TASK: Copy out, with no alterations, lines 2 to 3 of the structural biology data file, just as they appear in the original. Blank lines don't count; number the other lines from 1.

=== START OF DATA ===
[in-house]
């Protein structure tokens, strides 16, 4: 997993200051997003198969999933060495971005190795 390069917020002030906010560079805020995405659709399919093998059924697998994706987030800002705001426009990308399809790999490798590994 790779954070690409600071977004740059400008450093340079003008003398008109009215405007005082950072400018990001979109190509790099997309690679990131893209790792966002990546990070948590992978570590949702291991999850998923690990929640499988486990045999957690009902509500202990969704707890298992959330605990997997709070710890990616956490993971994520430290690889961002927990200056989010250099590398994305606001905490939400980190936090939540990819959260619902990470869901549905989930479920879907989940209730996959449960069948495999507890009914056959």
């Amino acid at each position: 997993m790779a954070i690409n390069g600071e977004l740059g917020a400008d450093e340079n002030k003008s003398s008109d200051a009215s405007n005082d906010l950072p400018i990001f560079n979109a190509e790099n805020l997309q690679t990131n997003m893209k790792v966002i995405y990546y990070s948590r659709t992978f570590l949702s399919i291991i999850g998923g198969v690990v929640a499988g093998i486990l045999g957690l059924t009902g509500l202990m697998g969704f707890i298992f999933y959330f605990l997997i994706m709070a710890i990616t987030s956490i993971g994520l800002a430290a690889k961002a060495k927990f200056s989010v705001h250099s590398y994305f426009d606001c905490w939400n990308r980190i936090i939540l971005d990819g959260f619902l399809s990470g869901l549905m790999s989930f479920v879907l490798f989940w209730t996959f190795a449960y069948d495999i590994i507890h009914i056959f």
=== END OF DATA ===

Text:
């Protein structure tokens, strides 16, 4: 997993200051997003198969999933060495971005190795 390069917020002030906010560079805020995405659709399919093998059924697998994706987030800002705001426009990308399809790999490798590994 790779954070690409600071977004740059400008450093340079003008003398008109009215405007005082950072400018990001979109190509790099997309690679990131893209790792966002990546990070948590992978570590949702291991999850998923690990929640499988486990045999957690009902509500202990969704707890298992959330605990997997709070710890990616956490993971994520430290690889961002927990200056989010250099590398994305606001905490939400980190936090939540990819959260619902990470869901549905989930479920879907989940209730996959449960069948495999507890009914056959």
């Amino acid at each position: 997993m790779a954070i690409n390069g600071e977004l740059g917020a400008d450093e340079n002030k003008s003398s008109d200051a009215s405007n005082d906010l950072p400018i990001f560079n979109a190509e790099n805020l997309q690679t990131n997003m893209k790792v966002i995405y990546y990070s948590r659709t992978f570590l949702s399919i291991i999850g998923g198969v690990v929640a499988g093998i486990l045999g957690l059924t009902g509500l202990m697998g969704f707890i298992f999933y959330f605990l997997i994706m709070a710890i990616t987030s956490i993971g994520l800002a430290a690889k961002a060495k927990f200056s989010v705001h250099s590398y994305f426009d606001c905490w939400n990308r980190i936090i939540l971005d990819g959260f619902l399809s990470g869901l549905m790999s989930f479920v879907l490798f989940w209730t996959f190795a449960y069948d495999i590994i507890h009914i056959f």